The Minister of Education remarked that, “One of the causes of the exodus of teachers, and of the current lack of activity, is the teaching overload that the teachers remaining in the schools take on.” The First Vice President also inquired about the construction status of the schools, 43.4% of which have a rating of average or poor.

How is it possible that only six months ago — when announcements were made with great fanfare in the press, radio and television about the start of the 2014-15 school year — it was said that everything (teachers, classrooms, uniforms and books) was ready? It is obvious that there were lies then, as there have been in all spheres throughout all these years.

As a recent highlight of this string of falsehoods, the decisive blow was administered by the official delegation, organized and prepared by the regime, to represent us at the recent Civil Society Forum during the Summit of the Americas in Panama. The prefabricated members of this delegation themselves were those charged with nakedly showing themselves with their wrongdoing and the marginalized way they acted before the press and international public opinion, exposing yet another of the great lies of the regime.

 Translated by: Alicia Barraqué Ellison

Celia Cruz

Celia Cruz

Rebeca Monzo, 27 March 2015 — For the last few years I have been tuning-in to a program broadcast on Sundays, from 6 to 9am, on the Cuban Radio station Radio Rebelde, ironically titled, “Memories.”

Because I love good Cuban music of all eras, I am a faithful listener of this program, and I also take the opportunity to dance a little, as a means of morning exercise. I must, I confess, bite the bullet to ignore the tedious sermons (“….had to travel thousands of kilometers to buy the molds….when the island was blockaded….”) and which year after year they play on the air lest, as they say, we forget.

What this program keeps quiet about is that it has been the Revolutionary government itself which has subjected its people to a criminal cultural blockade, depriving more than three generations of our best musicians and singers, for the sole fact of their having emigrated after 1959 — or who being on tour outside the country, never returned, as in the case of our great musician and composer Ernesto Lecuona, whose name was forbidden from being mentioned on the radio until 1989 or 1990.

Also silenced (and still so today) were a good number of musicians and singers, such as Celia Cruz — and Olga Guillot, who, for the first time, the program hosts dared to mention last month and to play one of her renditions.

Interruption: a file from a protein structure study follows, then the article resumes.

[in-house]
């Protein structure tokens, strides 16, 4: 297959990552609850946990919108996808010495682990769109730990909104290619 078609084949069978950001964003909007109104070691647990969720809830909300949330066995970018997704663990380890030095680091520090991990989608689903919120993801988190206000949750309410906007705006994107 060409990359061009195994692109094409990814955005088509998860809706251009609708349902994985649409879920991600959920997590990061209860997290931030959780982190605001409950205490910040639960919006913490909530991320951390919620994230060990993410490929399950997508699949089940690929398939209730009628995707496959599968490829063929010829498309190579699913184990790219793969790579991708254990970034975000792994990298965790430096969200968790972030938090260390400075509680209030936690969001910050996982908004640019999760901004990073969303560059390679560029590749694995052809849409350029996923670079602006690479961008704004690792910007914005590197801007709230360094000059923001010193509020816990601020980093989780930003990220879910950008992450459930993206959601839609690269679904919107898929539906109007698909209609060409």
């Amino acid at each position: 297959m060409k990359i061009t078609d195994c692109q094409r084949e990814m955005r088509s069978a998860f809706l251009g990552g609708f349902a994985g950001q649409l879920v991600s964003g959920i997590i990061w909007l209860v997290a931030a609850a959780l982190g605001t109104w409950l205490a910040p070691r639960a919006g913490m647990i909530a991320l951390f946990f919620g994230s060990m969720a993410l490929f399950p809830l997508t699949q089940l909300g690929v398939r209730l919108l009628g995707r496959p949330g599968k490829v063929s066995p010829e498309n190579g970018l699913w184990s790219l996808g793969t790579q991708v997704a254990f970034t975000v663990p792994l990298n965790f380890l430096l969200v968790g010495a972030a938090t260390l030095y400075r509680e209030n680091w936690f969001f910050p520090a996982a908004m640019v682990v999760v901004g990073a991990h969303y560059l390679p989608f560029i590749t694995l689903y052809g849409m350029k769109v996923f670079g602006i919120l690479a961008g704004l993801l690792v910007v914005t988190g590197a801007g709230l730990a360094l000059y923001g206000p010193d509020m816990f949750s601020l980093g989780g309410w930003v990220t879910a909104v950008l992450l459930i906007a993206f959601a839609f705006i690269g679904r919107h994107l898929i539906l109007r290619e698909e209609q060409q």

They also seem to forget that The Beatles not only were prohibited, but that their records were hunted down, and those of us who owned any had to carry them inside other sleeves to keep them from being confiscated — and that now not only is there a sculpture of John Lennon in a centrally-located Havana park, but the old Atelier nightclub has been re-christened El Submarino Amarillo [“The Yellow Submarine”]. My generation cannot forget that if we wanted to listen to their music, we had to do so at low volume and under lock and key inside the house.

I believe that the moment has come, if we are to be current with these times (and with the timid attempts by the government to reestablish negotiations with the country that has always depicted us as Public Enemy Number One) to change that old aggressive and pejorative language, and address those great Cuban artists who opted for full individual liberty and left the country in search of broad cultural horizons.

I suggest to the program director, the whole team, and especially to the scriptwriter, that they break once and for all with those atavisms and finally broadcast those voices, silenced throughout so many years, as well as provide information about their interpreters, so as to stop damaging our musical culture.

Note: This article was published in the digital daily 14ymedio.com

Translated by: Alicia Barraqué Ellison

 

Patchwork by Rebeca

Rebeca Monzo, 8 March 2015 — The year 1931 was the first time that the International Day of the Woman was celebrated.

By 1942, all women teachers in our country were certified, not counting the growing number of women professionals, increasing every year, occupying positions in universities and diverse organizations. By then, also, many women were prominent in the arts, sciences and letters.

But it is not until 1959 that we see Cuban women maximizing their creativity. Forthwith, some of the great achievements of the Cuban woman in these past five decades:

Manage to convert that old dress into a cute blouse; cover her grey hair with the powder from old radio batteries; cover her one pair of shoes multiple times to match her outfits; obtain, after three days of waiting in line and sleeping on a porch, a Soviet-made record player; wearing down her index finger dialing the phone to obtain a reservation at a restaurant; suffer along with her child on Three Kings Day at the toy store where she is assigned, and try to console him, because the toy he wanted was already sold out; figure out how to look “put together,” using shoe polish for mascara; manage, after an hour of waiting at the bus stop, to climb on and get down from the bus in one piece; find a way for her child to grow and flourish without ever having tasted fruit, compote or cereal; create some kind of meal every day for the family table; manage to have survived through all the difficulties, and still give to others with a smile.